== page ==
48 year old Bruce Raisley, a computer hacker once involved with the NBC show "To Catch a Predator” was sentenced to two years in jail, followed by three years of supervised release and a $90,386.34 fine, for launching a virus that infected 100,000 computers.
Raisley is a former employee of Perverted Justice, the organisation that was featured on NBC’s popular reality TV show, "To Catch a Predator,” where Raisley and his colleagues would pose as underage children to identify online predators. They would then organise real-life meetings with these predators that would end in the culprit’s arrest.
Raisley stopped working with Perverted Justice when he had a falling out with the group and its founder, Xavier Von Erck, and began publicly bad-mouthing the organisation. In a petty revenge scheme, Von Erck created an online persona named "Holly,” and initiated an Internet relationship with Raisley, convincing him to leave his wife. A Perverted Justice volunteer later snapped a photograph of Raisley waiting for the non-existant "Holly” at the airport.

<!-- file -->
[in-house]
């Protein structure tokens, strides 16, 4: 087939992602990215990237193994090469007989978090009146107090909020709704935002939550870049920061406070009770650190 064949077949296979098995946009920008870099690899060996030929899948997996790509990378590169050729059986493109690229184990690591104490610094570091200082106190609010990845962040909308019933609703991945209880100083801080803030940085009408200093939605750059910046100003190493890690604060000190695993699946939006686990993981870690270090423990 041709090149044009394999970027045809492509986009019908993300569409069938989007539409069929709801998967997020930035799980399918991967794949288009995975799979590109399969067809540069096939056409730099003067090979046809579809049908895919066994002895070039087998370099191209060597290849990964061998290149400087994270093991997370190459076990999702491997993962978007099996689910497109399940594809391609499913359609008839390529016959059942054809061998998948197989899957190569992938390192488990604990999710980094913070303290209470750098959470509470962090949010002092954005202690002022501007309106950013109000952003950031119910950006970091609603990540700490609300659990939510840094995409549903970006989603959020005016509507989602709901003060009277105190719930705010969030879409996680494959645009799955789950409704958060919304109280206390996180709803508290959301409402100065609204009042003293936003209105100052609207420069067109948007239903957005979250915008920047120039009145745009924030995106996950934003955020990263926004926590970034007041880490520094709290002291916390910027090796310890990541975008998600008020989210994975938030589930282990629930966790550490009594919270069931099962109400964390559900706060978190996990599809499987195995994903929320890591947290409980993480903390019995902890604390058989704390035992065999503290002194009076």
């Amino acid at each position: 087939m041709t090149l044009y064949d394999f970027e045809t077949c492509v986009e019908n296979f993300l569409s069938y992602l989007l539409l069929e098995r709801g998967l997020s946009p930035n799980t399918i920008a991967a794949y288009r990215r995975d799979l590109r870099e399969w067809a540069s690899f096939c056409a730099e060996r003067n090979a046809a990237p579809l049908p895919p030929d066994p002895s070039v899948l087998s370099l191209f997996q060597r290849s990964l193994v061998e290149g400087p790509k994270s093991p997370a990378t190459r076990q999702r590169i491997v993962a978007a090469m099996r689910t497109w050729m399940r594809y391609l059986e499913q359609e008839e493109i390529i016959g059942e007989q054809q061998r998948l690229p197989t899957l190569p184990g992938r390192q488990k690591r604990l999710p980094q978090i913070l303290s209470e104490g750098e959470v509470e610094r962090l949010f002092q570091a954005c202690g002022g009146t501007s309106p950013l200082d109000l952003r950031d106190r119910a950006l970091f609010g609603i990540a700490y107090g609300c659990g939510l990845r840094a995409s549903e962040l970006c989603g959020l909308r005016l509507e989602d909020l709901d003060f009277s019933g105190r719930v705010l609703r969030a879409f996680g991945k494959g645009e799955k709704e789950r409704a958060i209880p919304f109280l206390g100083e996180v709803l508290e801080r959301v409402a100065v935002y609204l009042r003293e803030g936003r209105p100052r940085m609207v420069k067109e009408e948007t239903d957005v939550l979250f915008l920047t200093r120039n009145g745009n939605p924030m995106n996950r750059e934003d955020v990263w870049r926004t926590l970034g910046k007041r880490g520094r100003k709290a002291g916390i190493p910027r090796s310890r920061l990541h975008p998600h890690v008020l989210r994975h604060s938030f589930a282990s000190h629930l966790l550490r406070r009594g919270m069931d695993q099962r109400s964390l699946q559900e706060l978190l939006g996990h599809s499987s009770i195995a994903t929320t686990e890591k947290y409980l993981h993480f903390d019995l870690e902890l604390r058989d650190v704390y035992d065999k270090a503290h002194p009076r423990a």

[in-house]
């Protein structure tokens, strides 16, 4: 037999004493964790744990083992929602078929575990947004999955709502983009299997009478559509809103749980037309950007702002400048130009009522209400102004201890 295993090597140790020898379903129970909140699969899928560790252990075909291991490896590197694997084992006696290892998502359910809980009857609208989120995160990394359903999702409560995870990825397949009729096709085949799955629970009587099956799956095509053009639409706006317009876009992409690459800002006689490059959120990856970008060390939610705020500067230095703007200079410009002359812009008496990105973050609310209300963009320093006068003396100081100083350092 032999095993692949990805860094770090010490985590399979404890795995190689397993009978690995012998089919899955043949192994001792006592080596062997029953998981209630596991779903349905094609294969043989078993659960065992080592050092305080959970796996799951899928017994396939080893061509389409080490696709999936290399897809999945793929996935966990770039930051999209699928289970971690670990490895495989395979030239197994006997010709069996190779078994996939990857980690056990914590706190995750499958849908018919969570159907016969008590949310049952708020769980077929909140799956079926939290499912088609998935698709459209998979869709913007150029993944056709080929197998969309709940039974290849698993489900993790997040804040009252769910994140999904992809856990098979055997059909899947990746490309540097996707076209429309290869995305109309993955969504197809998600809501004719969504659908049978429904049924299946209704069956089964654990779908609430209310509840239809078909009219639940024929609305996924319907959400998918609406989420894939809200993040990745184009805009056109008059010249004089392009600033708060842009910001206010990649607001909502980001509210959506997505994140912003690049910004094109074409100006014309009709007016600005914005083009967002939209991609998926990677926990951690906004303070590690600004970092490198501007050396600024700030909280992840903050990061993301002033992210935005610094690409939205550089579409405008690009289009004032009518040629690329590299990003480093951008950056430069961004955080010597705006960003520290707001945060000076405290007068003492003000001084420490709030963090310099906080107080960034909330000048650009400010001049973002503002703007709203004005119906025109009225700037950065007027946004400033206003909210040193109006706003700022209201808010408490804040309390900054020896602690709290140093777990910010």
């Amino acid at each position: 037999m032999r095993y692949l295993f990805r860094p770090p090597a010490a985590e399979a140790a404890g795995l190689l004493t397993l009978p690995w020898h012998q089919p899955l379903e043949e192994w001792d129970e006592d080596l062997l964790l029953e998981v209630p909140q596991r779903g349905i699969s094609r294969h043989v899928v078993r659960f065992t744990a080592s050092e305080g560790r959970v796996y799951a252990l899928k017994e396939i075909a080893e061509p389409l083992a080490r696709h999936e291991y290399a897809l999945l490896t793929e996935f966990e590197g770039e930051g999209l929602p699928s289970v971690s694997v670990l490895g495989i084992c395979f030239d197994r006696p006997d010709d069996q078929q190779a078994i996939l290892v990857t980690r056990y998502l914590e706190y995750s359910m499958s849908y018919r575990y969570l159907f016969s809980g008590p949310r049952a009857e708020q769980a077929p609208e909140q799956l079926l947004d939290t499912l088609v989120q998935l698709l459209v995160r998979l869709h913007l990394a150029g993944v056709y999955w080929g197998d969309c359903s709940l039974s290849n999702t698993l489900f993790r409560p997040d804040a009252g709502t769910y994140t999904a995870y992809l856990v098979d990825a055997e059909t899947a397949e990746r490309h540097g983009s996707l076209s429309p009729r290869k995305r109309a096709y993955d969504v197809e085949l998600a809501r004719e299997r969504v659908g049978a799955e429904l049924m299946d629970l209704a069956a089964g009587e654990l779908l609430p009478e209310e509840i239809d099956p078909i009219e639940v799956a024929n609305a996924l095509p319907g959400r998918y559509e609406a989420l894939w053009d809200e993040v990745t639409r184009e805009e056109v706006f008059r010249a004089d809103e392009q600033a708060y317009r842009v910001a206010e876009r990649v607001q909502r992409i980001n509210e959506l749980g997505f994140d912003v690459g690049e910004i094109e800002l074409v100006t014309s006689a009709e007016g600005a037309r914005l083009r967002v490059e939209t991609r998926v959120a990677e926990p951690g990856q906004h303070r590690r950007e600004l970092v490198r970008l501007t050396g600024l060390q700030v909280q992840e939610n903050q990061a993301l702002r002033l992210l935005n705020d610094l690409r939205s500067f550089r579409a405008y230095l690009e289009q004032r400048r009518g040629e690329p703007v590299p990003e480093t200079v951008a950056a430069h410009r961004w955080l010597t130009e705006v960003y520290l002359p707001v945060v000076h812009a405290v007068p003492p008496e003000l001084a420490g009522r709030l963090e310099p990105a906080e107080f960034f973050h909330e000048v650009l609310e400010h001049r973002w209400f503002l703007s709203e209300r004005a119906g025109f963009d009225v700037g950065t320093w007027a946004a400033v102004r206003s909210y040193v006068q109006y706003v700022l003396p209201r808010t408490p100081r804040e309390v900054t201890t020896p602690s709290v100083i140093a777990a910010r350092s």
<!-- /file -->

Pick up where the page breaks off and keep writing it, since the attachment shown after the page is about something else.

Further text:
In 2006 and 2007, Radar Magazine and Rolling Stone Magazine published stories about Perverted Justice and "To Catch a Predator,” both of which mentioned Raisley and the "Holly” incident. Other magazines and popular websites picked up on the scandal and posted the details online. In an attempt to wipe his slate clean, Raisley hatched a plan to rid the Internet of the stories, creating a virus that unleashed distributed denial of service (DDoS) attacks against any websites that had posted the articles. The virus ended up infecting 100, 000 computers world-wide and costing Rolling Stone, Radar, Nettica, Corrupted Justice and the Rick Ross Institute of New Jersey over $100,000 in damages.
Raisley was charged with developing and launching a malicious computer program and was first convicted in September of last year.